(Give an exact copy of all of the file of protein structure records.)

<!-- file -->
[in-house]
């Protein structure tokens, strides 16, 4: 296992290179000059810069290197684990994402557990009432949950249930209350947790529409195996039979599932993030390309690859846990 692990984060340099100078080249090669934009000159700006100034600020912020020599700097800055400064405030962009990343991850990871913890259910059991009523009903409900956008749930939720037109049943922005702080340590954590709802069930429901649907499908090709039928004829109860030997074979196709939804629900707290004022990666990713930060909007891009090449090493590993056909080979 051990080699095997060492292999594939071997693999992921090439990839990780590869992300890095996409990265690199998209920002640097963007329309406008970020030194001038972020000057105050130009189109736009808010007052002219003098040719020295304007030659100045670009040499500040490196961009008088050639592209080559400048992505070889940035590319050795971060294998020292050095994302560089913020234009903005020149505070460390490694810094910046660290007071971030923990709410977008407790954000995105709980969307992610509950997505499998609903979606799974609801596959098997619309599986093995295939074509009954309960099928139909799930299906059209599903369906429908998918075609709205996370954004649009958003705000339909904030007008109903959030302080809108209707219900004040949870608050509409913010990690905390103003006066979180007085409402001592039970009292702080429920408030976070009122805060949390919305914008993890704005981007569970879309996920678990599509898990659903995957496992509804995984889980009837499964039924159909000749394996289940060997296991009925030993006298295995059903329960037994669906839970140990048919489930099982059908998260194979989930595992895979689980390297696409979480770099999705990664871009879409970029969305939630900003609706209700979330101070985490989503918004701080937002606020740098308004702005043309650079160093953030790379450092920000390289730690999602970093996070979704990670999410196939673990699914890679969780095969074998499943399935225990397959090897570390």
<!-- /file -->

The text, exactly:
[in-house]
């Protein structure tokens, strides 16, 4: 296992290179000059810069290197684990994402557990009432949950249930209350947790529409195996039979599932993030390309690859846990 692990984060340099100078080249090669934009000159700006100034600020912020020599700097800055400064405030962009990343991850990871913890259910059991009523009903409900956008749930939720037109049943922005702080340590954590709802069930429901649907499908090709039928004829109860030997074979196709939804629900707290004022990666990713930060909007891009090449090493590993056909080979 051990080699095997060492292999594939071997693999992921090439990839990780590869992300890095996409990265690199998209920002640097963007329309406008970020030194001038972020000057105050130009189109736009808010007052002219003098040719020295304007030659100045670009040499500040490196961009008088050639592209080559400048992505070889940035590319050795971060294998020292050095994302560089913020234009903005020149505070460390490694810094910046660290007071971030923990709410977008407790954000995105709980969307992610509950997505499998609903979606799974609801596959098997619309599986093995295939074509009954309960099928139909799930299906059209599903369906429908998918075609709205996370954004649009958003705000339909904030007008109903959030302080809108209707219900004040949870608050509409913010990690905390103003006066979180007085409402001592039970009292702080429920408030976070009122805060949390919305914008993890704005981007569970879309996920678990599509898990659903995957496992509804995984889980009837499964039924159909000749394996289940060997296991009925030993006298295995059903329960037994669906839970140990048919489930099982059908998260194979989930595992895979689980390297696409979480770099999705990664871009879409970029969305939630900003609706209700979330101070985490989503918004701080937002606020740098308004702005043309650079160093953030790379450092920000390289730690999602970093996070979704990670999410196939673990699914890679969780095969074998499943399935225990397959090897570390």